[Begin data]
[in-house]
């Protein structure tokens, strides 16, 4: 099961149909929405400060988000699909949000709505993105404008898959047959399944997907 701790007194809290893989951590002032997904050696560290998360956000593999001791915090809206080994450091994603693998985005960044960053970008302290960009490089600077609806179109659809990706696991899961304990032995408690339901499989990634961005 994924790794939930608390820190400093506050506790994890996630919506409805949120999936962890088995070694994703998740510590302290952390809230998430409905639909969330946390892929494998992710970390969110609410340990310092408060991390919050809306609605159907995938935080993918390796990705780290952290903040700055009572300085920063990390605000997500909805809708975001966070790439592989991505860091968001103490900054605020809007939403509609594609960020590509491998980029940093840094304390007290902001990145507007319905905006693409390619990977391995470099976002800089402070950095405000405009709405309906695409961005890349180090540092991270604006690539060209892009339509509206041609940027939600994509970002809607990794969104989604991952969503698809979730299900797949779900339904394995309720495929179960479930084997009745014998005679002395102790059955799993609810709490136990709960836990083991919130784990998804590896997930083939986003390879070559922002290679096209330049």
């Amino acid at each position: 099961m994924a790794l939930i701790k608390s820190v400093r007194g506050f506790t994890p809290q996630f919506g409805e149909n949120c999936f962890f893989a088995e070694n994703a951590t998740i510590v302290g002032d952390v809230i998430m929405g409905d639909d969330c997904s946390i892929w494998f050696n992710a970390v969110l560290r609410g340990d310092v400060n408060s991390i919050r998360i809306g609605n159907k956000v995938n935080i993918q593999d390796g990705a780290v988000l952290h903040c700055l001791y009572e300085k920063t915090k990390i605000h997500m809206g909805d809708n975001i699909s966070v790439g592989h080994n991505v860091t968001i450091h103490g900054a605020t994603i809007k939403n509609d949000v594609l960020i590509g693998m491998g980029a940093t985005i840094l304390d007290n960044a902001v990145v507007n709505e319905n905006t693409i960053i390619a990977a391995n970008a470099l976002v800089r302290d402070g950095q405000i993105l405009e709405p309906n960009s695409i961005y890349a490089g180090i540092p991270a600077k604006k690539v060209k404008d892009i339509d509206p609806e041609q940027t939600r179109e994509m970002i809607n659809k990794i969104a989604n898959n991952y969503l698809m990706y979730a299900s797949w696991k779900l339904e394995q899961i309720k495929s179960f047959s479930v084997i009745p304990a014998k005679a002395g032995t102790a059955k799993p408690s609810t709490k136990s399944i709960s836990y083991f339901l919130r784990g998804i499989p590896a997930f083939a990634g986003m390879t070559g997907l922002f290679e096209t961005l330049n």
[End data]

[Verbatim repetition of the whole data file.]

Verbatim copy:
[in-house]
């Protein structure tokens, strides 16, 4: 099961149909929405400060988000699909949000709505993105404008898959047959399944997907 701790007194809290893989951590002032997904050696560290998360956000593999001791915090809206080994450091994603693998985005960044960053970008302290960009490089600077609806179109659809990706696991899961304990032995408690339901499989990634961005 994924790794939930608390820190400093506050506790994890996630919506409805949120999936962890088995070694994703998740510590302290952390809230998430409905639909969330946390892929494998992710970390969110609410340990310092408060991390919050809306609605159907995938935080993918390796990705780290952290903040700055009572300085920063990390605000997500909805809708975001966070790439592989991505860091968001103490900054605020809007939403509609594609960020590509491998980029940093840094304390007290902001990145507007319905905006693409390619990977391995470099976002800089402070950095405000405009709405309906695409961005890349180090540092991270604006690539060209892009339509509206041609940027939600994509970002809607990794969104989604991952969503698809979730299900797949779900339904394995309720495929179960479930084997009745014998005679002395102790059955799993609810709490136990709960836990083991919130784990998804590896997930083939986003390879070559922002290679096209330049």
């Amino acid at each position: 099961m994924a790794l939930i701790k608390s820190v400093r007194g506050f506790t994890p809290q996630f919506g409805e149909n949120c999936f962890f893989a088995e070694n994703a951590t998740i510590v302290g002032d952390v809230i998430m929405g409905d639909d969330c997904s946390i892929w494998f050696n992710a970390v969110l560290r609410g340990d310092v400060n408060s991390i919050r998360i809306g609605n159907k956000v995938n935080i993918q593999d390796g990705a780290v988000l952290h903040c700055l001791y009572e300085k920063t915090k990390i605000h997500m809206g909805d809708n975001i699909s966070v790439g592989h080994n991505v860091t968001i450091h103490g900054a605020t994603i809007k939403n509609d949000v594609l960020i590509g693998m491998g980029a940093t985005i840094l304390d007290n960044a902001v990145v507007n709505e319905n905006t693409i960053i390619a990977a391995n970008a470099l976002v800089r302290d402070g950095q405000i993105l405009e709405p309906n960009s695409i961005y890349a490089g180090i540092p991270a600077k604006k690539v060209k404008d892009i339509d509206p609806e041609q940027t939600r179109e994509m970002i809607n659809k990794i969104a989604n898959n991952y969503l698809m990706y979730a299900s797949w696991k779900l339904e394995q899961i309720k495929s179960f047959s479930v084997i009745p304990a014998k005679a002395g032995t102790a059955k799993p408690s609810t709490k136990s399944i709960s836990y083991f339901l919130r784990g998804i499989p590896a997930f083939a990634g986003m390879t070559g997907l922002f290679e096209t961005l330049n």